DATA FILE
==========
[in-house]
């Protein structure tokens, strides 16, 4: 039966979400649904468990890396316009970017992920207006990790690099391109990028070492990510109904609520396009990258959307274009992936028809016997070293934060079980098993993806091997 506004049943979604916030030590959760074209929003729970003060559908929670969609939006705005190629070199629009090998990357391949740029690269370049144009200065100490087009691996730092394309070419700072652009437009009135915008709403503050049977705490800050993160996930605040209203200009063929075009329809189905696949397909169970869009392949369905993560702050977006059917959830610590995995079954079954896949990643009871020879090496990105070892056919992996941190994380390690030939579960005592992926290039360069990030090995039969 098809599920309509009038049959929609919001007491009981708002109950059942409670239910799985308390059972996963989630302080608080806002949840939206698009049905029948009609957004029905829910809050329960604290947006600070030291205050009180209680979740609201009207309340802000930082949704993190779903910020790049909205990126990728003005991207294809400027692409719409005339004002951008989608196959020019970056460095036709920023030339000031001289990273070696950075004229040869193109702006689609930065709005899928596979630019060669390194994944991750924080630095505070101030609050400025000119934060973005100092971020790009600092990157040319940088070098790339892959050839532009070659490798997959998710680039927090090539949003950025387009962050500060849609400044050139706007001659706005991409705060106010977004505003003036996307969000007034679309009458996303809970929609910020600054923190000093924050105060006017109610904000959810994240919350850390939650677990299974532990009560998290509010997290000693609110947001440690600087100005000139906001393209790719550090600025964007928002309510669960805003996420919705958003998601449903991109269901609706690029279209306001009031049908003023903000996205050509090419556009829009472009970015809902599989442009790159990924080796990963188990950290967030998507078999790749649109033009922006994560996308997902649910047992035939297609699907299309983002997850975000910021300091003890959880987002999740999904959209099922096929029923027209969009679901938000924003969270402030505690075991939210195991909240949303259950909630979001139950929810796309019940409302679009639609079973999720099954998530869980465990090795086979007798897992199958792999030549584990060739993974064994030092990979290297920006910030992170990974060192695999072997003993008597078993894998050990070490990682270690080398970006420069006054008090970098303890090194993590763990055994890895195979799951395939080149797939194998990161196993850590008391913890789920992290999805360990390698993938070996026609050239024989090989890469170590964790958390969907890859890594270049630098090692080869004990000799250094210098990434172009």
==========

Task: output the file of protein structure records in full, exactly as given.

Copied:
[in-house]
């Protein structure tokens, strides 16, 4: 039966979400649904468990890396316009970017992920207006990790690099391109990028070492990510109904609520396009990258959307274009992936028809016997070293934060079980098993993806091997 506004049943979604916030030590959760074209929003729970003060559908929670969609939006705005190629070199629009090998990357391949740029690269370049144009200065100490087009691996730092394309070419700072652009437009009135915008709403503050049977705490800050993160996930605040209203200009063929075009329809189905696949397909169970869009392949369905993560702050977006059917959830610590995995079954079954896949990643009871020879090496990105070892056919992996941190994380390690030939579960005592992926290039360069990030090995039969 098809599920309509009038049959929609919001007491009981708002109950059942409670239910799985308390059972996963989630302080608080806002949840939206698009049905029948009609957004029905829910809050329960604290947006600070030291205050009180209680979740609201009207309340802000930082949704993190779903910020790049909205990126990728003005991207294809400027692409719409005339004002951008989608196959020019970056460095036709920023030339000031001289990273070696950075004229040869193109702006689609930065709005899928596979630019060669390194994944991750924080630095505070101030609050400025000119934060973005100092971020790009600092990157040319940088070098790339892959050839532009070659490798997959998710680039927090090539949003950025387009962050500060849609400044050139706007001659706005991409705060106010977004505003003036996307969000007034679309009458996303809970929609910020600054923190000093924050105060006017109610904000959810994240919350850390939650677990299974532990009560998290509010997290000693609110947001440690600087100005000139906001393209790719550090600025964007928002309510669960805003996420919705958003998601449903991109269901609706690029279209306001009031049908003023903000996205050509090419556009829009472009970015809902599989442009790159990924080796990963188990950290967030998507078999790749649109033009922006994560996308997902649910047992035939297609699907299309983002997850975000910021300091003890959880987002999740999904959209099922096929029923027209969009679901938000924003969270402030505690075991939210195991909240949303259950909630979001139950929810796309019940409302679009639609079973999720099954998530869980465990090795086979007798897992199958792999030549584990060739993974064994030092990979290297920006910030992170990974060192695999072997003993008597078993894998050990070490990682270690080398970006420069006054008090970098303890090194993590763990055994890895195979799951395939080149797939194998990161196993850590008391913890789920992290999805360990390698993938070996026609050239024989090989890469170590964790958390969907890859890594270049630098090692080869004990000799250094210098990434172009």